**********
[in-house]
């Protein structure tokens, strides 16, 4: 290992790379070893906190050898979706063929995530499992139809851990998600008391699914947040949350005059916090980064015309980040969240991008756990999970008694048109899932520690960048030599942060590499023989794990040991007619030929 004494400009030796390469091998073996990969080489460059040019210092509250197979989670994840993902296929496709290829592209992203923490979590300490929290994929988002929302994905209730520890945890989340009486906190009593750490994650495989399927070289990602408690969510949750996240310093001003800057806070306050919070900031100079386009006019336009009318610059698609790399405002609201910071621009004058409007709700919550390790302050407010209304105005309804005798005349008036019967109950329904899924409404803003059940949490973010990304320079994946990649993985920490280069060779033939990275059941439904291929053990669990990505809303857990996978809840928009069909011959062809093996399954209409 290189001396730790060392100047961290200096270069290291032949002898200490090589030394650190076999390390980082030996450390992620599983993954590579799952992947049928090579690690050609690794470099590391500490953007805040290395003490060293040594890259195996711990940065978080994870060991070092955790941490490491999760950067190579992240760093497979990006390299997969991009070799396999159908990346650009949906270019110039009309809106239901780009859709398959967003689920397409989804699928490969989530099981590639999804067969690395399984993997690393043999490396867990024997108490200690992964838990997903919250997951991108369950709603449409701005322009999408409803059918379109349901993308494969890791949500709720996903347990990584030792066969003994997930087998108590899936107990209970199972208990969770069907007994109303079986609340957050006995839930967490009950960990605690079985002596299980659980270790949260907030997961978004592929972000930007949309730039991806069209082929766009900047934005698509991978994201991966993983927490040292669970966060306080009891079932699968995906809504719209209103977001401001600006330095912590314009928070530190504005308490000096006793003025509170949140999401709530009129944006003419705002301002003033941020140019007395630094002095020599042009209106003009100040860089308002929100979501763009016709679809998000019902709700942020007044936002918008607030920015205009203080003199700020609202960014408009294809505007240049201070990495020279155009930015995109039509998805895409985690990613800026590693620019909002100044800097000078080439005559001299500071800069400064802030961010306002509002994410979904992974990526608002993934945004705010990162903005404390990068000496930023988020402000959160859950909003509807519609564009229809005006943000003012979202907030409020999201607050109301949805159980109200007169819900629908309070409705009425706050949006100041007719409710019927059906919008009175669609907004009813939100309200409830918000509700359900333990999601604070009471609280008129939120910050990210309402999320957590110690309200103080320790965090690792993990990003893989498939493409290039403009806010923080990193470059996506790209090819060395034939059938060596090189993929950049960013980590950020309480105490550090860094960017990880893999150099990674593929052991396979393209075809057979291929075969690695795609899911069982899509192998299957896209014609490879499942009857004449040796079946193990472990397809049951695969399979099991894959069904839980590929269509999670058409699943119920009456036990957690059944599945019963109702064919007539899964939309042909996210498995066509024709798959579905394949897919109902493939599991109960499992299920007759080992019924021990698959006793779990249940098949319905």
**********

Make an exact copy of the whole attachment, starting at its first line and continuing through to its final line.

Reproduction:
[in-house]
């Protein structure tokens, strides 16, 4: 290992790379070893906190050898979706063929995530499992139809851990998600008391699914947040949350005059916090980064015309980040969240991008756990999970008694048109899932520690960048030599942060590499023989794990040991007619030929 004494400009030796390469091998073996990969080489460059040019210092509250197979989670994840993902296929496709290829592209992203923490979590300490929290994929988002929302994905209730520890945890989340009486906190009593750490994650495989399927070289990602408690969510949750996240310093001003800057806070306050919070900031100079386009006019336009009318610059698609790399405002609201910071621009004058409007709700919550390790302050407010209304105005309804005798005349008036019967109950329904899924409404803003059940949490973010990304320079994946990649993985920490280069060779033939990275059941439904291929053990669990990505809303857990996978809840928009069909011959062809093996399954209409 290189001396730790060392100047961290200096270069290291032949002898200490090589030394650190076999390390980082030996450390992620599983993954590579799952992947049928090579690690050609690794470099590391500490953007805040290395003490060293040594890259195996711990940065978080994870060991070092955790941490490491999760950067190579992240760093497979990006390299997969991009070799396999159908990346650009949906270019110039009309809106239901780009859709398959967003689920397409989804699928490969989530099981590639999804067969690395399984993997690393043999490396867990024997108490200690992964838990997903919250997951991108369950709603449409701005322009999408409803059918379109349901993308494969890791949500709720996903347990990584030792066969003994997930087998108590899936107990209970199972208990969770069907007994109303079986609340957050006995839930967490009950960990605690079985002596299980659980270790949260907030997961978004592929972000930007949309730039991806069209082929766009900047934005698509991978994201991966993983927490040292669970966060306080009891079932699968995906809504719209209103977001401001600006330095912590314009928070530190504005308490000096006793003025509170949140999401709530009129944006003419705002301002003033941020140019007395630094002095020599042009209106003009100040860089308002929100979501763009016709679809998000019902709700942020007044936002918008607030920015205009203080003199700020609202960014408009294809505007240049201070990495020279155009930015995109039509998805895409985690990613800026590693620019909002100044800097000078080439005559001299500071800069400064802030961010306002509002994410979904992974990526608002993934945004705010990162903005404390990068000496930023988020402000959160859950909003509807519609564009229809005006943000003012979202907030409020999201607050109301949805159980109200007169819900629908309070409705009425706050949006100041007719409710019927059906919008009175669609907004009813939100309200409830918000509700359900333990999601604070009471609280008129939120910050990210309402999320957590110690309200103080320790965090690792993990990003893989498939493409290039403009806010923080990193470059996506790209090819060395034939059938060596090189993929950049960013980590950020309480105490550090860094960017990880893999150099990674593929052991396979393209075809057979291929075969690695795609899911069982899509192998299957896209014609490879499942009857004449040796079946193990472990397809049951695969399979099991894959069904839980590929269509999670058409699943119920009456036990957690059944599945019963109702064919007539899964939309042909996210498995066509024709798959579905394949897919109902493939599991109960499992299920007759080992019924021990698959006793779990249940098949319905």